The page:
7. Indicate external depreciation, percent or amount and reason(s) why it applies
  8. Indicate depreciated replacement/reproduction cost
  9. Indicate depreciated value of the site improvements, listing the improvements costed
  10. Value conclusion

3.25 Income Approach (es)

When this approach is used:

  1. Use data that is factual and supported
  2. Estimate net effective rent (giving consideration to recovery revenues)
  3. Analyze comparable market rent indexes and recognize incentives
  4. Allow for vacancy and credit losses
  5. Include an itemized estimate of expenses and reserves, including respective sources
  6. Explain the capitalization process, including respective sources of rates and factors from the market
  7. Where land or building residual techniques are applied, state appropriate capitalization rates and incomes attributable to land and building

3.26 Direct Comparison Approach

This approach is used:

  1. Support the indicated value with confirmed sales of comparable properties with similar highest and best use
  2. Use listings and offerings as supporting data only
  3. Present a data chart that includes the following:
    • Registered deed or certificate of title number
    • Address or legal description
    • Sale Price
    • Date of sale
    • Date of registration
    • Vendor/purchaser
    • Dimensions/area of lot
    • Shape of lot
    • Zoning/land use designation
    • Dimensions/area of building(s)
    • Description of building(s)
    • Description of significant site improvements
    • Rate per unit
    • Other factors
  4. Use an adjustment chart if appropriate
  5. Use adjustments that are quantitative or qualitative as appropriate
  6. Analyze differences, fully explaining and supporting adjustments
  7. Include a map indicating the proximity of the indexes to the subject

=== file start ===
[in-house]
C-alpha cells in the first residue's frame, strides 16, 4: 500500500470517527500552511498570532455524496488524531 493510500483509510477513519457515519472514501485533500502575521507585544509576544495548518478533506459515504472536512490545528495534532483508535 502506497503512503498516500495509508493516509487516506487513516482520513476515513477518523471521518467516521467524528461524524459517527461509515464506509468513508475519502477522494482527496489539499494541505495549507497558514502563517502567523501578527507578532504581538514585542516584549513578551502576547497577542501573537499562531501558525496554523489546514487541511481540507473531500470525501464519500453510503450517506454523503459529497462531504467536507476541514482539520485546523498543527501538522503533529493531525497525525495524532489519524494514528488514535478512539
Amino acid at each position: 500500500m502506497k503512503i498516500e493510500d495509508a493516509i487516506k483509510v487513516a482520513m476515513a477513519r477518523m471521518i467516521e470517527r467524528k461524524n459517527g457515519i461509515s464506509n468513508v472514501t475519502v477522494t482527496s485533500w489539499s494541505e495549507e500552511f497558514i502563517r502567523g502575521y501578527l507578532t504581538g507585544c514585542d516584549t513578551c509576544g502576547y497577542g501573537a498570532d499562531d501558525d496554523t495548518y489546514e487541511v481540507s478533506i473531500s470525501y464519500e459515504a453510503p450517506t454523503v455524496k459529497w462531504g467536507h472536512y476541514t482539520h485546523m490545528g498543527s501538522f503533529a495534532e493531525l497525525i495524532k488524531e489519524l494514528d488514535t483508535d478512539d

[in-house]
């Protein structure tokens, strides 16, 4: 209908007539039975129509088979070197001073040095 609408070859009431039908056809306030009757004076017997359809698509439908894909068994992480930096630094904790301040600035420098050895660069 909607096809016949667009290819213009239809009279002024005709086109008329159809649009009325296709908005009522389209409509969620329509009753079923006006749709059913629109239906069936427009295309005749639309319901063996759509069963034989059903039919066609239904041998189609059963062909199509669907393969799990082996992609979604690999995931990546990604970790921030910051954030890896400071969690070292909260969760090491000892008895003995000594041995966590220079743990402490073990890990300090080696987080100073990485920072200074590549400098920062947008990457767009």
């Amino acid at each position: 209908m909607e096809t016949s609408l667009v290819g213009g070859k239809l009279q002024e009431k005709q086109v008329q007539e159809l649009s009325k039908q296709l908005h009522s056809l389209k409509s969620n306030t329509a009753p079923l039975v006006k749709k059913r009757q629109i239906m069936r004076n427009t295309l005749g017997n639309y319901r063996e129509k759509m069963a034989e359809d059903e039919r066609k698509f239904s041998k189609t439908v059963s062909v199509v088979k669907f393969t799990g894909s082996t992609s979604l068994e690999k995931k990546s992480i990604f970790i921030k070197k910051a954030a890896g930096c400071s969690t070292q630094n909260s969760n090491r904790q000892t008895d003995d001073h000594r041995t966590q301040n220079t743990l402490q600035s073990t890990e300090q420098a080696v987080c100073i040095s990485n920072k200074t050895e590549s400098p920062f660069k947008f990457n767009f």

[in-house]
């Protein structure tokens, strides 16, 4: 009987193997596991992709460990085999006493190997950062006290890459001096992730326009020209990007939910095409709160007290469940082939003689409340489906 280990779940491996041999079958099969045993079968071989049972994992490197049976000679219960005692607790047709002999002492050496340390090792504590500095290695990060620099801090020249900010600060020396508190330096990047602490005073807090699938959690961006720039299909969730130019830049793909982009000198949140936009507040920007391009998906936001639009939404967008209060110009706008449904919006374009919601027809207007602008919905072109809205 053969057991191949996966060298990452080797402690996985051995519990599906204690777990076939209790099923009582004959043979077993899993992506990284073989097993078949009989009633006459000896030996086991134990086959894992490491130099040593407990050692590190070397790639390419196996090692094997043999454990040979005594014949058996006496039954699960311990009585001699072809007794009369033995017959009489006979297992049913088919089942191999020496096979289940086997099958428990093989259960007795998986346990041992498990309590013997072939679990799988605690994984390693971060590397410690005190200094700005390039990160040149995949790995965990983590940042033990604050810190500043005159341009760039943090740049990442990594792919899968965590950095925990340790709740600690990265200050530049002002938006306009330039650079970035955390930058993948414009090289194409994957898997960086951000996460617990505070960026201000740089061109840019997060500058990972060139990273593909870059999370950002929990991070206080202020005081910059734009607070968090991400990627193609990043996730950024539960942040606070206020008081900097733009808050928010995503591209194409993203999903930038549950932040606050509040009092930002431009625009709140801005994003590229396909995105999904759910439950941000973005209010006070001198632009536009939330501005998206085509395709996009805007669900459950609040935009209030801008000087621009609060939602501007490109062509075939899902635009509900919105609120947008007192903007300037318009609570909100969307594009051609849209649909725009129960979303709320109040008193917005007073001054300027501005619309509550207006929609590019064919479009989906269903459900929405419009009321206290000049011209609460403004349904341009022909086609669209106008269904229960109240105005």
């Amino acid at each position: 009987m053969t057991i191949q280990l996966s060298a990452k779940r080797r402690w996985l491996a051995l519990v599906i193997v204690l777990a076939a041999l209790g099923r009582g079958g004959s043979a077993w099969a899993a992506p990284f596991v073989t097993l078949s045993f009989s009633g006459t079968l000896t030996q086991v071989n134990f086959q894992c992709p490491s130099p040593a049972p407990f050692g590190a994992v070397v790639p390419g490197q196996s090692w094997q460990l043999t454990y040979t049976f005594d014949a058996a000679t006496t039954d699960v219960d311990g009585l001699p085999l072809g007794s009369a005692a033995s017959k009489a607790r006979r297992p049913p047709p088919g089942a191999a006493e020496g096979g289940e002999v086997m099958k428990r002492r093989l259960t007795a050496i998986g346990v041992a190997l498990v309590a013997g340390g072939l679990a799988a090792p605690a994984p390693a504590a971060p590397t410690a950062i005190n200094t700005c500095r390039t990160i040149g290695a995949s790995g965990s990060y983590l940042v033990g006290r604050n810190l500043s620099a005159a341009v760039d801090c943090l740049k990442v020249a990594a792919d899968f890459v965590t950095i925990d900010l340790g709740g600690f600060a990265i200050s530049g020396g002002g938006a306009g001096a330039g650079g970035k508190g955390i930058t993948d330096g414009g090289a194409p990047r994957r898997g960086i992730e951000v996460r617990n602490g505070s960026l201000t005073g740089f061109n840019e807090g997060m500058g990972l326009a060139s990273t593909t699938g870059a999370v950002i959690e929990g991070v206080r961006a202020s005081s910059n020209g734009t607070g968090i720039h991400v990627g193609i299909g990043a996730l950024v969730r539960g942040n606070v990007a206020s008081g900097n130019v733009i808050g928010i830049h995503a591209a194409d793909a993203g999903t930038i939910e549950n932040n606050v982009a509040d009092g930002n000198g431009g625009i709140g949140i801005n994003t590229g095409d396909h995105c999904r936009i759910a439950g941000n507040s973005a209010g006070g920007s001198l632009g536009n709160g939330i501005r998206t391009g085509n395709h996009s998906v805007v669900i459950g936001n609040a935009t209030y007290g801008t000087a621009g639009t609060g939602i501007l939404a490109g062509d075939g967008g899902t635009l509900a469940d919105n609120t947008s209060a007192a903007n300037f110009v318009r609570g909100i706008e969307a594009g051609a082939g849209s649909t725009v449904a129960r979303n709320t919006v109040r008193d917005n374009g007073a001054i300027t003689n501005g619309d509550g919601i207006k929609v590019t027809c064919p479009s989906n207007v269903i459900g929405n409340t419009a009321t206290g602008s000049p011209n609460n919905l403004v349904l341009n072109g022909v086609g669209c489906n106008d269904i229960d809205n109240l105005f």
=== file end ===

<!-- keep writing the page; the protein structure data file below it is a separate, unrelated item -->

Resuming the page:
3.27 Reconciliation and Final Estimate of Value

Where two or more approaches to value have been used:

  1. Discuss the merits of each method
  2. Discuss the weighting given to each and rationale
  3. Provide the final conclusion

3.28 Exposure Time and Analysis

3.29 Certification

The certification letter should conform to the following:

  1. The appraiser designated in the Contract for Services must sign the certification and assume full responsibility for the report, its contents and conclusions
  2. The appraiser designated in the Contract for Services must inspect the subject property

Part IV - Supporting Data

3.30 Displays

  1. Displays are graphic aids, such as tables, photos, maps etc., placed in the body of the report
  2. Wherever possible, place graphic aids in association with the descriptive reference, either on the page facing the narrative or as part of the narrative
  3. Use photographs large enough and of high enough quality to enable the reader to visualize the subject and comparable properties
  4. Use wide-angle lens and aerial photos wherever feasible

3.31 Addenda

  1. Addenda items are graphic aids or information not placed in the body of the report
  2. Include maps, plans and photographs that clearly show all aspects of the property
  3. Include plot plans, building outline plans and location maps that enable the reader to visualize and understand the subject property and any appraisal problems
  4. Include details not contained in Part III Analysis and Conclusion of the report

3.32 Indexes

An index is a comparable sale, listing, rental or option, etc. While there is nothing wrong with the use of the word “comparable”, it is very loose in its definition, since dissimilar things can be compared without providing an indication of value. The use of the word index can be applied to both sales and listings or any other data used. When using Indexes: